Essentially, Gould argues that the PTO should be required to exercise discretion on whether to proceed with reexamination in view of imminent trial, and that the failure to authorize and to exercise such discretion is a critical flaw in PTO practice, which alone or with other flaws requires us to vacate the reexamination process that Gould's patents are undergoing.
We find no merit in Gould's analogy to reissue practice, for we observe that PTO procedures are identical for both reissue and reexamination applications where a court has stayed litigation, see MPEP § 1442.03, suggested Form Paragraph 14.07:
While there is concurrent litigation related to this reissue application, action in this reissue application will NOT be stayed because a stay of that litigation is in effect for the purpose of awaiting the outcome of these reissue proceedings.
See also 37 C.F.R. 1.565(b).
Even if PTO discretion to stay reexamination were authorized it could not affect Gould's situation. The Florida district court did not invite the PTO to exercise discretion on whether to consider Control Laser's reexamination request, and did not defer to the PTO to decide whether reexamination or trial should proceed first. The Florida court itself stayed the trial in order for reexamination to be pursued. (The stay of pending litigation to enable PTO review of contested patents was one of the specified purposes of the reexamination legislation.) The court never relinquished control of its right to proceed with the trial; and the PTO never was granted the right to decide whether or when trial would proceed.
On these facts, the PTO did not have the opportunity to exercise the discretion that Gould complains MPEP § 2286 prevents it from exercising. Whatever deprivation Gould may be experiencing due to the ongoing reexamination is not due to this administrative procedure, and we find no due process question raised thereby. Nor do we find in § 2286 a derogation of the statutory purpose nor an undue extension of statutory authority. We affirm the district court on this issue.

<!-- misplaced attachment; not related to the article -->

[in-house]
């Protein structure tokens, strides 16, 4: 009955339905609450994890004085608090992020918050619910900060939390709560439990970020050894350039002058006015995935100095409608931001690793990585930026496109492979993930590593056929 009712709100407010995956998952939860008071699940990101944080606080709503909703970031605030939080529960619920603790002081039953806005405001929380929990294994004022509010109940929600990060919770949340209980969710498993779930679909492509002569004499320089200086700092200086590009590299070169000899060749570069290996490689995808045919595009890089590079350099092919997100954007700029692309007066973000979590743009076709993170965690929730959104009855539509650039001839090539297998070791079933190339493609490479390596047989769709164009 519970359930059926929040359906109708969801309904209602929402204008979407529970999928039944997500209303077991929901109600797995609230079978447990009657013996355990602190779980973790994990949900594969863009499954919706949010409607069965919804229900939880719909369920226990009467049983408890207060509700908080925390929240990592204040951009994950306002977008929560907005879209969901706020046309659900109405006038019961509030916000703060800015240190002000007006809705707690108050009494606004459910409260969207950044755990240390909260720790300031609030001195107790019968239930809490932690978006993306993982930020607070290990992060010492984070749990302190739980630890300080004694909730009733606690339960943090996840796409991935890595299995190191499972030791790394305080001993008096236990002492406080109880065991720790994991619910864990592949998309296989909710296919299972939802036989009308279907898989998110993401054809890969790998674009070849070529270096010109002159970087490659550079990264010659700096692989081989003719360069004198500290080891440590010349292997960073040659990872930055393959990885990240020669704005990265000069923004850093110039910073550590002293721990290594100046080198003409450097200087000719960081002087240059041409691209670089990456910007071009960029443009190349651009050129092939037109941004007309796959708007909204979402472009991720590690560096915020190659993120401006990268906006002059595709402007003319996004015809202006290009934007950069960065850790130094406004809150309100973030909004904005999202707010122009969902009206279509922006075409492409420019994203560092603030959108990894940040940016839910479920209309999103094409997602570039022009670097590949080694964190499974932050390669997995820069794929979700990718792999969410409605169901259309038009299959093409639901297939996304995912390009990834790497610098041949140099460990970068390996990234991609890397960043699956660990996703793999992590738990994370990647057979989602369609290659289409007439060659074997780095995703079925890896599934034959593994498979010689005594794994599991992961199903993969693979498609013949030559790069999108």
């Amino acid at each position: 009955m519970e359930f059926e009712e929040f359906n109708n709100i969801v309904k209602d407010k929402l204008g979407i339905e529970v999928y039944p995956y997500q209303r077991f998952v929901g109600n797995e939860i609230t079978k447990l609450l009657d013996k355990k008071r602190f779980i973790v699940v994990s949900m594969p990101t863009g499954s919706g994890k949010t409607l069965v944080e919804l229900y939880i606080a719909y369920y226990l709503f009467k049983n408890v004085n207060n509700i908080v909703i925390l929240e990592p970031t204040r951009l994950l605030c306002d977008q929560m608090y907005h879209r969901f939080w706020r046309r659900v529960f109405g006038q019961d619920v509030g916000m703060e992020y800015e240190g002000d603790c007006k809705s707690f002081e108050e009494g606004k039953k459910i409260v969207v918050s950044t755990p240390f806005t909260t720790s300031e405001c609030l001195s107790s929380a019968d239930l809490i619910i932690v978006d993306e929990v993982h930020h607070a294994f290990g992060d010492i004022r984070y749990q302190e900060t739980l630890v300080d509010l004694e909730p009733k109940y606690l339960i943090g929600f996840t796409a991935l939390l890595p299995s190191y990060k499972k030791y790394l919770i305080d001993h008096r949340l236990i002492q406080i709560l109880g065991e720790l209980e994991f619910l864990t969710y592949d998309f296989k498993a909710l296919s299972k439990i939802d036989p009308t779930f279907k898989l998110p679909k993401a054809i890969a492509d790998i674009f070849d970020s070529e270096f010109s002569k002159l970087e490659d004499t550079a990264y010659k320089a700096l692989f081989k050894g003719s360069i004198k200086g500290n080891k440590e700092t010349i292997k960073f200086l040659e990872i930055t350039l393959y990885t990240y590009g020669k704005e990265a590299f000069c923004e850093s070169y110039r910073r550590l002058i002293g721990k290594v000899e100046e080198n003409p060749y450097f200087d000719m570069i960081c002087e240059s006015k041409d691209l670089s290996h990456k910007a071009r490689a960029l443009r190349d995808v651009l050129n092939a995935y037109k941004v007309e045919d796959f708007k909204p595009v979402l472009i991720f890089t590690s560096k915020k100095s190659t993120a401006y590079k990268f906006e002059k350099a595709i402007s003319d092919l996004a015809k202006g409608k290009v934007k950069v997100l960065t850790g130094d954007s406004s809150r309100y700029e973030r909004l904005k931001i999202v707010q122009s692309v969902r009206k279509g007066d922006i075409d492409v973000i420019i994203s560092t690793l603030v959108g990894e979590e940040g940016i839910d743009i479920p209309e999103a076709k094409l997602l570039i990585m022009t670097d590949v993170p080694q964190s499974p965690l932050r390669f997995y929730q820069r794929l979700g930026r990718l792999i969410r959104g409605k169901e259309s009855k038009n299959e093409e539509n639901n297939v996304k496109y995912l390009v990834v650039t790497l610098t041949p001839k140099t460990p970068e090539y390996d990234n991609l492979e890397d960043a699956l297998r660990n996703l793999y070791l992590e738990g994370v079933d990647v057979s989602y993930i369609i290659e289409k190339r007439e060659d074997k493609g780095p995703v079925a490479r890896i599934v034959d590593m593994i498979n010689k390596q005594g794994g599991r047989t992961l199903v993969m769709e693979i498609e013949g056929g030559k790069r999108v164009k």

B. 37 C.F.R. §§ 1.530(a) and 1.26(c) and MPEP §§ 2240 and 2244
Gould challenges the lawfulness of 37 C.F.R. § 1.530(a), which provides that no statement by a patentee shall be considered by the PTO during the three-month period set in 35 U.S.C. § 303 wherein the PTO is required to decide whether any substantial new question of patentability is raised. This objection is presented in the context of the PTO's "rule of doubt" expressed in MPEP §§ 2240 and 2244. Gould argues that the procedure is flagrantly unfair, since the PTO must rely solely on the representations of the person who requests reexamination without opportunity for any explanation by the patentee. The statute does not prohibit such explanation, but 35 C.F.R. § 1.530(a) does. Gould asserts that the deprivation of the opportunity to be heard at this threshold stage violates due process.
The pertinent provisions are:
35 U.S.C. § 303(a). Within three months following the filing of a request for reexamination . . . the Commissioner will determine whether a substantial new question of patentability affecting any claim of the patent concerned is raised by the request. . . .
37 C.F.R. § 1.530(a). [N]o statement or other response by the patent owner shall be filed prior to the determinations made . . . . If a premature statement or other response is filed by the patent owner it will not be acknowledged or considered in making the determination.
MPEP § 2240. Where doubts exist, all questions should be resolved in favor of granting the request. . . .
MPEP § 2244. Any question as to whether a substantial new question of patentability exists should be resolved in favor of granting the request for reexamination.
Gould also protests 37 C.F.R. § 1.26(c), arguing that the $1,500 fee for reexamination unlawfully weights the PTO's initial decision in favor of granting reexamination, because only if reexamination is granted will the PTO avoid refunding $1,200 of the $1,500.
Gould conceded before the district court, for the purpose of this case, that a substantial new question of patentability had been raised in the requests for reexamination of the two patents here at issue. Thus the challenged procedures of 37 C.F.R. §§ 1.530(a) and 1.26(c), and MPEP §§ 2240 and 2244, did not apply to Gould's detriment. In the absence of justiciable controversy with respect to these provisions, Gould does not have standing to challenge them. Warth v. Seldin, 422 U.S. 490, 95 S.Ct. 2197, 45 L.Ed.2d 343 (1975); Baker v. Carr, 369 U.S. 186, 204, 82 S.Ct. 691, 703, 7 L.Ed.2d 663 (1962).
In summary, we affirm the decision of the district court that 35 U.S.C. § 301-307, as applied retroactively to Gould's issued patents, do not violate the Fifth Amendment or the Seventh Amendment or Article III; that 35 U.S.C. § 282 does not apply to reexamination; and that MPEP § 2286 does not violate statutory and constitutional restraints. The decision of the district court that 37 C.F.R. §§ 1.26(c) and 1.530(a), and those portions of MPEP §§ 2240 and 2244 that impose a rule of doubt on the decision to reexamine, do not violate statutory and constitutional restraints is vacated in view of Gould's lack of standing to raise these issues.
Each party will bear its own costs.
AFFIRMED IN PART and VACATED IN PART.